Once A Company Town - News and Weather For The Quad Cities -

Once A Company Town

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More than 140 years ago, it was a booming community not far from Maquoketa in Jackson County. Hurstville had the largest operation of its kind, west of Chicago. The Hurstville Lime Kilns.

The business helped to shape an entire community. Around 1870, brothers Alfred and William Hurst settled in the area. Using limestone from nearby quarries, the brothers built their business. They constructed lime kilns which heated rock to seventeen hundred degrees farenheit. That process turned  the lime into white powder.

They developed a limestone mortar used in building construction. The kilns operated round the clock from Spring until Winter. During the Winter, workers sawed wood and that was used to fire up the lime kilns.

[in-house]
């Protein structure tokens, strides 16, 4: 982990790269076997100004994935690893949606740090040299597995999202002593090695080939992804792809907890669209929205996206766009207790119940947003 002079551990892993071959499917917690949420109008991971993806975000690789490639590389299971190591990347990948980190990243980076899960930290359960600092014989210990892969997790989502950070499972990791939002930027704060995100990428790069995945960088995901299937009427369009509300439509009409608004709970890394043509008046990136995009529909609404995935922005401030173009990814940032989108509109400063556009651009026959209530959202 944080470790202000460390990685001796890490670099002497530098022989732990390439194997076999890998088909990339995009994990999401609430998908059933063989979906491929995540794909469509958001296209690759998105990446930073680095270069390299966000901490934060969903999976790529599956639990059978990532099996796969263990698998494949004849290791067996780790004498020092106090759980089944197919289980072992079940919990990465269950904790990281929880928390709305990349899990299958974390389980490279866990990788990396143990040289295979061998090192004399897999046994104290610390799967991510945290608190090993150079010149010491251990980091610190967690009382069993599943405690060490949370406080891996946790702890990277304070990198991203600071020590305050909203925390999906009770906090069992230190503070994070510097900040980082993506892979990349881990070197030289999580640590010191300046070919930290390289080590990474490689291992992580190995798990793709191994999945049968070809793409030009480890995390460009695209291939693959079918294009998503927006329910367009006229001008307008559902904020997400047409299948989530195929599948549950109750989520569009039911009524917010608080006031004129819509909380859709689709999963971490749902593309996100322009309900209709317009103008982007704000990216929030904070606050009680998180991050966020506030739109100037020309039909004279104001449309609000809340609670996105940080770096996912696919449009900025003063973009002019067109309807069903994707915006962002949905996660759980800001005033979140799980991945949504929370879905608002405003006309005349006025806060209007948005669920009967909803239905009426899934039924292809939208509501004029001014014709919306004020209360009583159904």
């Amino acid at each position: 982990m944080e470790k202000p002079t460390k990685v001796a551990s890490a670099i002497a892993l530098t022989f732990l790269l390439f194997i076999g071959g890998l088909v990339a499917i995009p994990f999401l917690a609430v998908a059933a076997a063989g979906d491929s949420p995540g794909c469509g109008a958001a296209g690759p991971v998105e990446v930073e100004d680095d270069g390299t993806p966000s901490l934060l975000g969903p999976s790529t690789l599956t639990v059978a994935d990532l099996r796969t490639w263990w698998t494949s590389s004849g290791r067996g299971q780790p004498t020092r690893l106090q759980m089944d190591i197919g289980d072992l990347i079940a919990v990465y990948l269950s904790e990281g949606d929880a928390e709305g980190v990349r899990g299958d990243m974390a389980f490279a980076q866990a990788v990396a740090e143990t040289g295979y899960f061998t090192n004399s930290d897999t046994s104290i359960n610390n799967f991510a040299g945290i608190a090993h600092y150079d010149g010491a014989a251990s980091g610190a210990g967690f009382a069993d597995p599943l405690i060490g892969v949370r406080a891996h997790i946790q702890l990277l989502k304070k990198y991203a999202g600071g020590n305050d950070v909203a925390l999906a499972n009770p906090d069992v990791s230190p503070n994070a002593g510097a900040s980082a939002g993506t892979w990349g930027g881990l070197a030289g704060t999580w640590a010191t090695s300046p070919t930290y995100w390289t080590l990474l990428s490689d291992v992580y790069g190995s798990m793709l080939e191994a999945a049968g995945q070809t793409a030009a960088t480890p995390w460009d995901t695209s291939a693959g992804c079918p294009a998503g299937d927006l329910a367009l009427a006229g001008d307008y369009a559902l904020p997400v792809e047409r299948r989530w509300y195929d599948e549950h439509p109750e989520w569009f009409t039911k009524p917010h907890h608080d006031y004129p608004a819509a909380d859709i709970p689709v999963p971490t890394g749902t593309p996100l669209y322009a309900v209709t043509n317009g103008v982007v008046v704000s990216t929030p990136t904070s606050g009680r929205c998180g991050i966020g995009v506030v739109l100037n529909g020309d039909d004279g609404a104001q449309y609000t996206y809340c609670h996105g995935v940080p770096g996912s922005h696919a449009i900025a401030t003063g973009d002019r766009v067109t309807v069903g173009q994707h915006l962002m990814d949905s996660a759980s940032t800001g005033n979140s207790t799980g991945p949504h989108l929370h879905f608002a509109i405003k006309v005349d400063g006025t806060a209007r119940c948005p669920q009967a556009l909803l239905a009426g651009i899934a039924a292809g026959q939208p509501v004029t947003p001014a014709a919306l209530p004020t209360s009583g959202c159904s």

Bob Sheets is with the Jackson County Historical Society. He says the limestone plaster product was used in the construction of homes, barns, and other structures.

As the business took off, the lime powder was shipped by wagon or train throughout the United States. A town was formed around the business. Hurstville had a company store where people bought groceries. A post office and blacksmith shop sprung up. There was a school and a boarding house.

Twenty three families lived in company homes built in the town. When Portland Cement was discovered in 1914, hard times hit Hurstville. The company eventually closed and all operations at the kilns stopped.

Over the years, the center kilns and parts of the retaining wall fell. About thirty years ago, volunteers helped to clean the site and build steps to the top of the kilns. They cleaned and hauled rock. Myron Rockwell did the tuckpoint work.

Today, all four kilns stand just outside of Maquoketa near Highway 61. The historic site is a reminder of what used to be a company town.   

 

 

    

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